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Association of Prediabetes and Diabetes Mellitus with Cardiovascular Disease Risk Factors among Japanese Urban Workers and their Families: A Cross-Sectional Study

Tsukasa Namekata1,2*, Kohji Shirai3, Mitsuko Nakata1, Kenji Suzuki4, Chikao Arai4 and Norio Ishizuka4

1Pacific Rim Disease Prevention Center, P.O. Box 25444, Seattle, WA 98165-2344, USA

2Department of Health Services, School of Public Health, University of Washington, Box 357660, Seattle, WA 98195-7660, USA

3Department of Internal Medicine, Sakura Hospital Medical Center, Toho University, 546-1 Shizu, Sakura-shi, Chiba, 285-8741, Japan

4Japan Health Promotion Foundation, 1-24-4 Ebisu, Shibuya-ku, Tokyo, 150-0013, Japan

*Corresponding Author:
Tsukasa Namekata
Pacific Rim Disease Prevention Center
P.O. Box 25444, Seattle, WA 98165-2344, USA
Tel: (206) 695-2367
Fax: (206) 695-2367
E-mail: [email protected]

Received date: March 29, 2014; Accepted date: April 27, 2014; Published date: April 30, 2014

Citation:Namekata T, Shirai K, Nakata M, Suzuki K, Arai C, et al. (2014) Association of Prediabetes and Diabetes Mellitus with Cardiovascular Disease Risk Factors among Japanese Urban Workers and their Families: A Cross-Sectional Study. Epidemiol 4:157. doi:10.4172/2161-1165.1000157

Copyright: © 2014 Namekata T, et al. This is an open-access article distributed under the terms of the Creative Commons Attribution License, which permits unrestricted use, distribution, and reproduction in any medium, provided the original author and source are credited.

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Abstract

Purpose:
The purposes of the study were to examine prevalence of prediabetes and diabetes mellitus (here after called diabetes) and to examine the association of prediabetes and diabetes with cardiovascular Disease (CVD) risk factors among Japanese urban workers and their families.

Methods:
Subjects were 9881 men and 12033 women of company employees and their families between 17 and 87 years of age who participated in cardiovascular disease screening in major cities, Japan. Persons having diabetes were defined as those taking medication of diabetes and/or having medical history of diabetes and/or whose fasting plasma glucose was equal to or higher than 126 mg/dl and/or whose hemoglobinA1c was equal to or higher than 6.5%. Persons with prediabetes were defined as those whose fasting plasma glucose was from 100 mg/dl to 125 mg/dl and/or whose hemoglobinA1c was from 5.7% to 6.4% excluding persons defined as having diabetes. In addition to descriptive analysis, logistic regression method was applied to examine the association of prediabetes and diabetes with CVD risk factors.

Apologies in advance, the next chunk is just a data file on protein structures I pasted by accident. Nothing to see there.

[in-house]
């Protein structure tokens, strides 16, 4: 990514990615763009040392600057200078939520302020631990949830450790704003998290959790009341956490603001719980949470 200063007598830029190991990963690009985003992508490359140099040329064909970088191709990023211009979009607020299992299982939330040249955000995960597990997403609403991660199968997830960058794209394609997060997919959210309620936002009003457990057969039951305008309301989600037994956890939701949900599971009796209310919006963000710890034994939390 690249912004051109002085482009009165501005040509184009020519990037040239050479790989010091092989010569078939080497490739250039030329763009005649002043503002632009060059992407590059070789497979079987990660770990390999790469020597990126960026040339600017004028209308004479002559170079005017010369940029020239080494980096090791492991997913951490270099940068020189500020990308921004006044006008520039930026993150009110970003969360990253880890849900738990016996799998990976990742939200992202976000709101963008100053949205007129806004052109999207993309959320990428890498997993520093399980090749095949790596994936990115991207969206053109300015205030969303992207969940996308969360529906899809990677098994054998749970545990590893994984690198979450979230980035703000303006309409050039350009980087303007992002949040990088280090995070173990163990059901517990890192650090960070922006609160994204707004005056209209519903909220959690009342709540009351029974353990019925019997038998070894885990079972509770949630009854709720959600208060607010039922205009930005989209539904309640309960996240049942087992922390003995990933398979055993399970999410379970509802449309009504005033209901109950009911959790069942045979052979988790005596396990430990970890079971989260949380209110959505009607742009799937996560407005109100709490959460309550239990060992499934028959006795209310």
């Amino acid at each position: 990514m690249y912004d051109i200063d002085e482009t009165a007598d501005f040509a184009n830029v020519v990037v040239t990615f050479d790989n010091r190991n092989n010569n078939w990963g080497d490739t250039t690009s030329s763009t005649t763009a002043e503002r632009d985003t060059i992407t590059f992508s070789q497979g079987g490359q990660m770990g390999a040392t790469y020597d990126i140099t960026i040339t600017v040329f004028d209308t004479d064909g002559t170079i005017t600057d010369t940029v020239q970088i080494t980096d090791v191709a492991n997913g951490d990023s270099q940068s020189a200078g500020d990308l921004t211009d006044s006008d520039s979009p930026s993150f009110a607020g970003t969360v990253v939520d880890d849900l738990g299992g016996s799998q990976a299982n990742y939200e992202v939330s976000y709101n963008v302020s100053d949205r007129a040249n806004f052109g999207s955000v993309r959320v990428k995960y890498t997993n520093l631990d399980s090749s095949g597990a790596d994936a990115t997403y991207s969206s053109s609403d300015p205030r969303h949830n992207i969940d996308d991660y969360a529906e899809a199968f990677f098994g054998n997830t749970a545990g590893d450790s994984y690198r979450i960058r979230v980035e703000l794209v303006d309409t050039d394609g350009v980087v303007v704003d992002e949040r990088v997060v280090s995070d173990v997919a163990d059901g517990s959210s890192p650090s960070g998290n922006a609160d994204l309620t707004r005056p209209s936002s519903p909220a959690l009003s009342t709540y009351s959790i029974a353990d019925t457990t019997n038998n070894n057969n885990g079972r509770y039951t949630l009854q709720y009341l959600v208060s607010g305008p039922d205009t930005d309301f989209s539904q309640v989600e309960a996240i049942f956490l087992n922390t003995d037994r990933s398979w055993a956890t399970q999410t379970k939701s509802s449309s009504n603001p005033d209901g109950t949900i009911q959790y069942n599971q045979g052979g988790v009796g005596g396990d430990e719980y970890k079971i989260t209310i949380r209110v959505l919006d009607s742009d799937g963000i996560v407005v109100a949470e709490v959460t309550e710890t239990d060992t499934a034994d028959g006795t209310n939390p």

Results:
There were 2001 (20.3%) men and 2756 (22.9%) women with prediabetes, whereas 678 (6.9%) men and 330 (2.7%) women were identified as having diabetes. Significant odds ratios (ORs) of prediabetes and diabetes were observed in association with age, hypertension, triglycerides >200 m/dl and BMI >25 in both genders. Significant ORs of prediabetes and diabetes appeared in low HDL-C (<40 mg/dl), ex-smokers and smokers among men but not among women, except significant OR of diabetes in ex-smokers. Among women negatively significant ORs of prediabetes and diabetes were found in drinkers <4 times/week but not among men except 0.73 of OR for those with diabetes drinking >5 times/week.

Conclusions:
Our results confirmed that prevalence of prediabetes and diabetes increased with advancing age and that prediabetes and diabetes share almost the same CVD risk factors.

Keywords

Diabetes mellitus; Prediabetes; Body mass index; Smoking; Alcohol consumption; Japanese population; Cardiovascular disease risk factors

Abbreviations

DM: Diabetes Mellitus; ORS: Odds Ratios; CVD: Cardiovascular Disease; ADA: American Diabetes Association; IFG: Impaired Fasting Glucose; FPG: Fasting Plasma Glucose; Hba1c: Glycol-hemoglobin a1c; NGSP: National Glycol-Hemoglobin Standardization Program; TG: Triglycerides; HDL-C: High Density Lipoprotein Cholesterol; SBP: Systolic Blood Pressure; DBP: Diastolic Blood Pressure; HP: Hypertension; PWV: Aortic Pulse Wave Velocity; CAVI: Cardio-Ankle Vascular Index